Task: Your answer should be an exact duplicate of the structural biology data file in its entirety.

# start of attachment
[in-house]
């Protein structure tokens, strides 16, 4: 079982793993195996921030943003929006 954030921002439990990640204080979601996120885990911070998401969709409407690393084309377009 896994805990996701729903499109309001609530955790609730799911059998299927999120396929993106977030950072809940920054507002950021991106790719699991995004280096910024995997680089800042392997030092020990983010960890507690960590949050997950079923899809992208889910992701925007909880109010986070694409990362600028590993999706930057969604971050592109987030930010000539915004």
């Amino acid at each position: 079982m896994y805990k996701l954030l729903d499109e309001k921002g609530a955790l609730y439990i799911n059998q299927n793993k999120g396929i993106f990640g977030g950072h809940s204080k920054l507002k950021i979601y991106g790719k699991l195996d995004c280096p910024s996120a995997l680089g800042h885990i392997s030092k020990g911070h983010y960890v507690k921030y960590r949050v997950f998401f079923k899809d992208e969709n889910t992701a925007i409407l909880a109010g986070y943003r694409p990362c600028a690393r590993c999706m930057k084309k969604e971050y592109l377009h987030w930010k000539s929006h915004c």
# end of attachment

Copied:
[in-house]
């Protein structure tokens, strides 16, 4: 079982793993195996921030943003929006 954030921002439990990640204080979601996120885990911070998401969709409407690393084309377009 896994805990996701729903499109309001609530955790609730799911059998299927999120396929993106977030950072809940920054507002950021991106790719699991995004280096910024995997680089800042392997030092020990983010960890507690960590949050997950079923899809992208889910992701925007909880109010986070694409990362600028590993999706930057969604971050592109987030930010000539915004």
């Amino acid at each position: 079982m896994y805990k996701l954030l729903d499109e309001k921002g609530a955790l609730y439990i799911n059998q299927n793993k999120g396929i993106f990640g977030g950072h809940s204080k920054l507002k950021i979601y991106g790719k699991l195996d995004c280096p910024s996120a995997l680089g800042h885990i392997s030092k020990g911070h983010y960890v507690k921030y960590r949050v997950f998401f079923k899809d992208e969709n889910t992701a925007i409407l909880a109010g986070y943003r694409p990362c600028a690393r590993c999706m930057k084309k969604e971050y592109l377009h987030w930010k000539s929006h915004c």